A worsening downturn in drilling would lower demand, and hence market prices, for sand. Even though the average length of Hi-Crush supply contracts is 4.6 years, customers could demand to renegotiate terms if market prices tumble.

"It's possible," allowed Schultz. CFO Fulton agrees that renegotiation is a risk, but not all that likely. "We believe our contracts are very strong," she said.

A further contract risk is concentration in the customer base, Morgan Stanley analyst Stephen Maresca noted in a September research report. (Morgan Stanley was a lead manager of the Hi-Crush IPO.) "Customer concentration risk" is one factor that steered Maresca to an equal-weight rating. Risk and reward in Hi-Crush are "fairly balanced," he concluded.

Investors who buy the MLP units should also be aware of potential conflicts of interest between general partners and limited partners (unit holders). General partners, for example, have incentives to increase the number of LP units. This would dilute the value of existing positions. CFO Fulton acknowledges the potential for conflict. But she points out that a conflicts committee is being formed to iron out such issues.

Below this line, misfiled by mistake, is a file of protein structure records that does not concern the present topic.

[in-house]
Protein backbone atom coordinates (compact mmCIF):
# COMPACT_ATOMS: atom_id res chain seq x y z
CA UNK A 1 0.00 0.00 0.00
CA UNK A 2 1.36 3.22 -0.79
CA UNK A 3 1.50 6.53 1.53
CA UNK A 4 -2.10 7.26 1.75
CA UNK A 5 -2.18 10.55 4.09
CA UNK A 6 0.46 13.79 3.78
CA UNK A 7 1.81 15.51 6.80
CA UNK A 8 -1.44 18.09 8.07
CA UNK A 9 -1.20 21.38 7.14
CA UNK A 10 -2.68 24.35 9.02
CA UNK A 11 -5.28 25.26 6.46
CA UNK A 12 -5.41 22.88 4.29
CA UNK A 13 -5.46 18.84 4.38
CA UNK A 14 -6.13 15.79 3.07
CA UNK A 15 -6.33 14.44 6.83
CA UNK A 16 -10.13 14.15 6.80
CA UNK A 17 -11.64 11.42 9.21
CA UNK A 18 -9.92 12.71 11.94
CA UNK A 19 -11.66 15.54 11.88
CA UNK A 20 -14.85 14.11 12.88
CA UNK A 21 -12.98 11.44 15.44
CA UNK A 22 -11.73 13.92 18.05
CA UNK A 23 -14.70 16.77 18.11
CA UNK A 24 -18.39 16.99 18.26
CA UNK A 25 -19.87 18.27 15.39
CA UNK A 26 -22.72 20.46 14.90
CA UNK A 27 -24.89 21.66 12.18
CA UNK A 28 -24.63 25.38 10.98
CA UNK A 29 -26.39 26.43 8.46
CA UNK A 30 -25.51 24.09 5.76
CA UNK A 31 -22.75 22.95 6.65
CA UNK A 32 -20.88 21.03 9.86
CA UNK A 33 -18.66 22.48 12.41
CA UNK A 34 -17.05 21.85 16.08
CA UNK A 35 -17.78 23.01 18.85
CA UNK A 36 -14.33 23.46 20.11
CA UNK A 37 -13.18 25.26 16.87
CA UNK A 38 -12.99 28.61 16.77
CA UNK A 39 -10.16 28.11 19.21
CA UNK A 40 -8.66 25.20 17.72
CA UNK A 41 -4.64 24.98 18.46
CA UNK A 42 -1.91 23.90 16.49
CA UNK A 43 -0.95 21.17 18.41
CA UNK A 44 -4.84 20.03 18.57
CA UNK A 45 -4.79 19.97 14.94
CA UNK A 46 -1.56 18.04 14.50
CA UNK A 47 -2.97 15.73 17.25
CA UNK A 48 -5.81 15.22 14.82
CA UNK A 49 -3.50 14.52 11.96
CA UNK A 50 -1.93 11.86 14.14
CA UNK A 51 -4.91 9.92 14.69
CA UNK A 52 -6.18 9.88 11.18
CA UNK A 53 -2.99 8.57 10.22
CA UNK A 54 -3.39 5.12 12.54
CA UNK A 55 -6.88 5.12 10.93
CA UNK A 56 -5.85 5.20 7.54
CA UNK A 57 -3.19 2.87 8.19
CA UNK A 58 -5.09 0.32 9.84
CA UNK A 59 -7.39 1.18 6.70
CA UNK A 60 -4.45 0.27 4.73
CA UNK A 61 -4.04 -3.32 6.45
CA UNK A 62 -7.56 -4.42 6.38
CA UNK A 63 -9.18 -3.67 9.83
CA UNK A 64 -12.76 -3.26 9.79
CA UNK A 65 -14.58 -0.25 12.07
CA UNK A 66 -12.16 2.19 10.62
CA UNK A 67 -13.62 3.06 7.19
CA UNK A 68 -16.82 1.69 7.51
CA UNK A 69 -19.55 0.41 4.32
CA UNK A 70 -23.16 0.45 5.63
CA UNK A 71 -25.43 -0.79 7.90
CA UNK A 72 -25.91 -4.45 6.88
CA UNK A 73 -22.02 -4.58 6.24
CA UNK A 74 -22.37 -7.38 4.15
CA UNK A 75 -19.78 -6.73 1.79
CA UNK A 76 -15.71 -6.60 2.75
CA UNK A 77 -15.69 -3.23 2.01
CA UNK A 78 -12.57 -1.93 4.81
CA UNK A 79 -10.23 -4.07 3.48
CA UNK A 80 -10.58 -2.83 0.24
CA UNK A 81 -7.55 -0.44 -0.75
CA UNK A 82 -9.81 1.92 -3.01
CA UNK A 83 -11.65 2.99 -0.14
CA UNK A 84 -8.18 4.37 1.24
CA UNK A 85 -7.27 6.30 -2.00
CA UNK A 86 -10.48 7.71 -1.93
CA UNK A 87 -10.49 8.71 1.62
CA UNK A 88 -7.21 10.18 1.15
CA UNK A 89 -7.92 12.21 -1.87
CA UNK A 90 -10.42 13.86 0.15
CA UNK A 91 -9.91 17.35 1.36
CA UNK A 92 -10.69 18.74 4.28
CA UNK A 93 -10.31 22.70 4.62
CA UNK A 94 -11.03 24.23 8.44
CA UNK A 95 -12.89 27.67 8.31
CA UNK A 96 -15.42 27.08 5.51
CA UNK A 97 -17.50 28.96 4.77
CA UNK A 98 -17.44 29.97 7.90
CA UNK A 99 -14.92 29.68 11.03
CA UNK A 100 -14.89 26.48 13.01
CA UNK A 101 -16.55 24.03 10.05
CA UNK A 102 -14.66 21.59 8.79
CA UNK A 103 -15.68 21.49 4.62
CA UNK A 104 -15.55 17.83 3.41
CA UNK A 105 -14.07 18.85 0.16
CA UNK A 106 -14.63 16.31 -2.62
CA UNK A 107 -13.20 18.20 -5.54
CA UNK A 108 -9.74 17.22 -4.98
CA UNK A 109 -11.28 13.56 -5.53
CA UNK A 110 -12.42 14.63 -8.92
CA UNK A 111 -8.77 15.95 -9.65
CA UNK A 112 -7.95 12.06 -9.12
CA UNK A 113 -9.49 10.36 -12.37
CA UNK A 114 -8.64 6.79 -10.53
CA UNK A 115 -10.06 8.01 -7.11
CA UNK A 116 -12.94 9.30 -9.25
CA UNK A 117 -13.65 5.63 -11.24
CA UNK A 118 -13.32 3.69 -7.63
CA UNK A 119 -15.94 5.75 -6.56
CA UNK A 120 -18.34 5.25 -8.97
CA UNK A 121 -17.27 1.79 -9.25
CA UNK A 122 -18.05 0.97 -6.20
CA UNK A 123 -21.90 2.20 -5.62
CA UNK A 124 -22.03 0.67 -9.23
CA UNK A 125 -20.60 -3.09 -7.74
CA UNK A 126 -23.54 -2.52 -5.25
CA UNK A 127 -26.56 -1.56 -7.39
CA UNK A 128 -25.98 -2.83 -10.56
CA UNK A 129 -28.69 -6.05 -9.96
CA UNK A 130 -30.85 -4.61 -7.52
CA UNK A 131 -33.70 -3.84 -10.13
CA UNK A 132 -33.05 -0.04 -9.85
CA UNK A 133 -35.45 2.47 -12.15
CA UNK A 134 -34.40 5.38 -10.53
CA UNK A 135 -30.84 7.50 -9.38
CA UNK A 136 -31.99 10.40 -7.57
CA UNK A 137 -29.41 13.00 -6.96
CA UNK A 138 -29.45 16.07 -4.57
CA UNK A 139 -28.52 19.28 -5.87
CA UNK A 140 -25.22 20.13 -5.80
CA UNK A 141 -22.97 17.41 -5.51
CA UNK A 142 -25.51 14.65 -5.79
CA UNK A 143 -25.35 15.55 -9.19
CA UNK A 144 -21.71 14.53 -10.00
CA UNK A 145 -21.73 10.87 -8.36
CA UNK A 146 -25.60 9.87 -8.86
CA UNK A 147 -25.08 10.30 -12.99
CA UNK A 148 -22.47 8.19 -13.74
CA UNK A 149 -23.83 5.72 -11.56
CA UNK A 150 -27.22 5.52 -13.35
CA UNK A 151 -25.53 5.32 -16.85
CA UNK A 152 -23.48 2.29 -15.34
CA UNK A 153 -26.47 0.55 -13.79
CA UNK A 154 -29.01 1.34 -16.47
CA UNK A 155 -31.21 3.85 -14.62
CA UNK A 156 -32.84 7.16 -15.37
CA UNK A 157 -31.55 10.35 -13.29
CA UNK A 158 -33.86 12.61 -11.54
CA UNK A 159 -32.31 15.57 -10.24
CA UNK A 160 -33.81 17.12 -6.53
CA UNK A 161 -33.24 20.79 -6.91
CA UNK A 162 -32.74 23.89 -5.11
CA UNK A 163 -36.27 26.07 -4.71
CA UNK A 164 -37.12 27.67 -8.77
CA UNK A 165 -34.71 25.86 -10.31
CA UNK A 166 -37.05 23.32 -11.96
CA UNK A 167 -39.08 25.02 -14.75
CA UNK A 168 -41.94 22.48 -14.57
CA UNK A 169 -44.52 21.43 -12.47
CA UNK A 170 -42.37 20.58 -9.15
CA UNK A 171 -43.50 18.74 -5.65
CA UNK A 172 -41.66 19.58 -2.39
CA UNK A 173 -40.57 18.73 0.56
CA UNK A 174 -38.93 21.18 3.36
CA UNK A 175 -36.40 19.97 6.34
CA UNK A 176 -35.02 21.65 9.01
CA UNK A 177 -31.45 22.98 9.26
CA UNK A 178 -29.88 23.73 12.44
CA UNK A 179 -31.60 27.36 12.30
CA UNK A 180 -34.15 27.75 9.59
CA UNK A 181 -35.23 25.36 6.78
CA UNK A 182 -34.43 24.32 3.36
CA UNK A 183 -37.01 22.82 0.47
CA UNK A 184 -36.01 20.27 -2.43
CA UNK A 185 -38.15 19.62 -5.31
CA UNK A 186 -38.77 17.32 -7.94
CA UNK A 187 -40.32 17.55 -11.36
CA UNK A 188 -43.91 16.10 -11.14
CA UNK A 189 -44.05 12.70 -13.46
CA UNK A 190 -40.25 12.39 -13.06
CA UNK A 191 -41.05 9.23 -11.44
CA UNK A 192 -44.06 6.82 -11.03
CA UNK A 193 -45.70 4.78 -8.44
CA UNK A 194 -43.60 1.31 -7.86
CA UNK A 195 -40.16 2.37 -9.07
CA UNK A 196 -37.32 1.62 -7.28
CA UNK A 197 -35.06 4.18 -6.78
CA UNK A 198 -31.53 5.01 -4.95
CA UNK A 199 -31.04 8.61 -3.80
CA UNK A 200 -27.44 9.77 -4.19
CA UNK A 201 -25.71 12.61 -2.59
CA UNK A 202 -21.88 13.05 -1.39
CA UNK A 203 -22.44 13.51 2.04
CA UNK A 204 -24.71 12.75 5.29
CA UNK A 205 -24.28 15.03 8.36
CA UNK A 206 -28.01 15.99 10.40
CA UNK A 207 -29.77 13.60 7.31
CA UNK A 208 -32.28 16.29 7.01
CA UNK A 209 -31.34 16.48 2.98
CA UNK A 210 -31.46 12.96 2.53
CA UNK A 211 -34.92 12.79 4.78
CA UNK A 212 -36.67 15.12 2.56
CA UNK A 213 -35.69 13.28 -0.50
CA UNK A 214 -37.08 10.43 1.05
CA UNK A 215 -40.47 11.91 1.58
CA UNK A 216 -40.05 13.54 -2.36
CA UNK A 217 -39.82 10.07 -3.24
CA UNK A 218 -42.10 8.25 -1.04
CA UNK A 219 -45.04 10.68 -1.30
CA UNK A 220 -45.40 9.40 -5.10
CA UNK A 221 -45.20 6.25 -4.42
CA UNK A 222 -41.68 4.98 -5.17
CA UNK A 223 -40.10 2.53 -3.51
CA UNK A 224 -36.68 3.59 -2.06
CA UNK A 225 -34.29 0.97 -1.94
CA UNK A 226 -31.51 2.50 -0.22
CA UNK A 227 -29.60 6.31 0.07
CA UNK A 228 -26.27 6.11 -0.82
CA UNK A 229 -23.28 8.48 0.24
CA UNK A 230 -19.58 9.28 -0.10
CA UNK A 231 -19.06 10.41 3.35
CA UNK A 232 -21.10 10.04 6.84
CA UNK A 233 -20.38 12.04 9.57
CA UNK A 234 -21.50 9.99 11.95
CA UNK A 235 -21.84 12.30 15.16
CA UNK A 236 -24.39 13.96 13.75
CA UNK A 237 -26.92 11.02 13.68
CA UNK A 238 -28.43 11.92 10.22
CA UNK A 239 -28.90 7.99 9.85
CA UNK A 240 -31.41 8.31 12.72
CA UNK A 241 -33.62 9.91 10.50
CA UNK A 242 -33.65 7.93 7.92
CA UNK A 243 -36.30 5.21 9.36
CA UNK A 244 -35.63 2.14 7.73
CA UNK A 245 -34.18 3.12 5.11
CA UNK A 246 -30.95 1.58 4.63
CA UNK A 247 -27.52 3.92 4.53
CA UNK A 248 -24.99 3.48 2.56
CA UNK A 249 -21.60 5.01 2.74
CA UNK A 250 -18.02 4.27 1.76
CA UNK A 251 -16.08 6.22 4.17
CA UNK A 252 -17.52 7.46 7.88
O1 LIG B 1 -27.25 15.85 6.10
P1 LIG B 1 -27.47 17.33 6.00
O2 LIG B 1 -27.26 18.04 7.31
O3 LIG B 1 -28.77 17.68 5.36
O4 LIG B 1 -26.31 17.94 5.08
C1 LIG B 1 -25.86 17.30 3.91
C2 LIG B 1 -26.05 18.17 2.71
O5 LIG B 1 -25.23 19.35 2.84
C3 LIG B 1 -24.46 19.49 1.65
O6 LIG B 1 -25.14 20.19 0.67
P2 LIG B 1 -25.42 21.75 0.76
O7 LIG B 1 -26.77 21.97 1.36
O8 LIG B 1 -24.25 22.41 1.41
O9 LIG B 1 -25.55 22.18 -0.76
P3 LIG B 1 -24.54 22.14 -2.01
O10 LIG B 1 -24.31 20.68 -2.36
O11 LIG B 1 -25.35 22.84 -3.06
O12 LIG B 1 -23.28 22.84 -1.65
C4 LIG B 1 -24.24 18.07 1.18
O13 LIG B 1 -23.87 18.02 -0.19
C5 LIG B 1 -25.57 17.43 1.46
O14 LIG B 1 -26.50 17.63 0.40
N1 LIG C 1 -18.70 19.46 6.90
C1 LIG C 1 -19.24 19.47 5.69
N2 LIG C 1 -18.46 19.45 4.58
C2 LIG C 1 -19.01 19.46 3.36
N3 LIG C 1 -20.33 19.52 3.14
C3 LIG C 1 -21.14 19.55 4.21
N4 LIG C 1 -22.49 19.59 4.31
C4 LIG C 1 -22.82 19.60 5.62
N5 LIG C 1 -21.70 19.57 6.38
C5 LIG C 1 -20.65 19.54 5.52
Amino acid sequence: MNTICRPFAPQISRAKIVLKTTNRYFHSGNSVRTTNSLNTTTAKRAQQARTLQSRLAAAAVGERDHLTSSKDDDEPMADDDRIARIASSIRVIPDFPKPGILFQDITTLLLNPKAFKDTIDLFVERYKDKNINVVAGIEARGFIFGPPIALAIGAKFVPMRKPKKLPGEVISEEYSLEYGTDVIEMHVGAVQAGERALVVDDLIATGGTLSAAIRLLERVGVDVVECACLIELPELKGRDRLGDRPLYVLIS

Environmental worries and even fracking's potential role in triggering earthquakes have prompted more regulation. New York State has yet to lift its moratorium on fracking, pending further analysis. "There's certainly going to be continued focus on environmental issues. I don't think it's anything that will go away," said analyst Schultz. But he doesn't expect new regulations to seriously impact or outlaw drilling. There may be some new regulations that bring "marginally higher costs to drilling," he says, but nothing that would severely curtail drilling activity.

Environmental Concerns